Evaluation of Epidemic Seeding Strategies under Variable Node Costs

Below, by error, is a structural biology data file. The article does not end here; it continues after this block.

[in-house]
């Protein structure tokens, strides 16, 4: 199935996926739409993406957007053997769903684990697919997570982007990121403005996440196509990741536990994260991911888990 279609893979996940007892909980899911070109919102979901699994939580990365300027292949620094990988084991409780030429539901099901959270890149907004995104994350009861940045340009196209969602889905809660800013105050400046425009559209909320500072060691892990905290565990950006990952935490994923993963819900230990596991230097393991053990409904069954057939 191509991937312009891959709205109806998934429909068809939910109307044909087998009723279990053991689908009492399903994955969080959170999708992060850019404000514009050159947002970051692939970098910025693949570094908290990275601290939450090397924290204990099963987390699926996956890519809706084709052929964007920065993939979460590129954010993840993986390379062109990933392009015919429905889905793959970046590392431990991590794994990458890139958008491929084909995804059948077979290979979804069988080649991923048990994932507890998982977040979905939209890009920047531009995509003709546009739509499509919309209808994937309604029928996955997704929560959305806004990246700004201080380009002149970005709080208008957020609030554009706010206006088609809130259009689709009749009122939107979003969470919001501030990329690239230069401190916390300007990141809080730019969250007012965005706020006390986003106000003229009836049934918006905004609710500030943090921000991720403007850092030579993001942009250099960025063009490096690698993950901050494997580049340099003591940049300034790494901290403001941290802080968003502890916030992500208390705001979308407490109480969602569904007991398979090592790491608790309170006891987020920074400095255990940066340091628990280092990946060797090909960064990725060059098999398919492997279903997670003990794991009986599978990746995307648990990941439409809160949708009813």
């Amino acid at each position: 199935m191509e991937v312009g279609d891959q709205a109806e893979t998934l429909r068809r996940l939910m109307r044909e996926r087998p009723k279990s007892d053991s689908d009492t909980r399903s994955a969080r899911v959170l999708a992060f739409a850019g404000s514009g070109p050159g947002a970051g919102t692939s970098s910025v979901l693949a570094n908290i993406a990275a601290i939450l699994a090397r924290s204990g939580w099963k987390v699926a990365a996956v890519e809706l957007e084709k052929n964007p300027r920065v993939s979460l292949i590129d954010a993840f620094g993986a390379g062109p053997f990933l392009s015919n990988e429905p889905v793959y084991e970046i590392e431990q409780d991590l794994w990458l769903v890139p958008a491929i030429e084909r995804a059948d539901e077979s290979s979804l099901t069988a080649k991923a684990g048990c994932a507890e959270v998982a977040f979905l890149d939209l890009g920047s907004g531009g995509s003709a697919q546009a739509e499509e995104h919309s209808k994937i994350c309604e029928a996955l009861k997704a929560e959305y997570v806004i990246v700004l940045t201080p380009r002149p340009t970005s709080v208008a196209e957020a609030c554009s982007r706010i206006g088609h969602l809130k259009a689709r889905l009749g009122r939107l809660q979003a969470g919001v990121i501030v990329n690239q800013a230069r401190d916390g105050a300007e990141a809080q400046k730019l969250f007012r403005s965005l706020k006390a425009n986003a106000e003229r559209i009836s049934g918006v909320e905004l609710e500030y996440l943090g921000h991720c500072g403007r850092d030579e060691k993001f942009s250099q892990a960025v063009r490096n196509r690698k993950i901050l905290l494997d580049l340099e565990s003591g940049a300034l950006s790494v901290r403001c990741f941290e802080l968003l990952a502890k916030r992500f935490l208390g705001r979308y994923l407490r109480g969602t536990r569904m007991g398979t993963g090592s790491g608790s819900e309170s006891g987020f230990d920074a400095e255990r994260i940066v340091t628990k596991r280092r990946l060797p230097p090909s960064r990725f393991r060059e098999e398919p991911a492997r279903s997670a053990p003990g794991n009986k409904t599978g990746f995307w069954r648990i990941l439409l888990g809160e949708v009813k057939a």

Network epidemics is a general modeling framework useful to represent dynamic processes over networks, such as the spread of a virus on a computer network or information dissemination on a social network. Within this framework, network seeding is the problem of determining which network nodes should be selected to start an epidemic. Intuitively, the success of an epidemic under some performance metric (ex. number of reached nodes) largely depends on the set of initially infected nodes. Prior approaches to effective network seeding have treated nodes identically in terms of their respective cost to start an epidemic. However, we argue that such assumption is inadequate in many cases and thus consider network seeding under variable node cost. We propose a degree-based cost function and evaluate the performance of four different network seeding strategies over two different network models. Our results show that no seeding strategy is consistently superior under identical budgets. In particular, we identify a tradeoff between strategies that select (hire) a larger number of cheap nodes (low degree) and strategies that select few expensive nodes (high degree). Our results shed light on the importance of taking into account variable node cost, a more realistic assumption in many applications.
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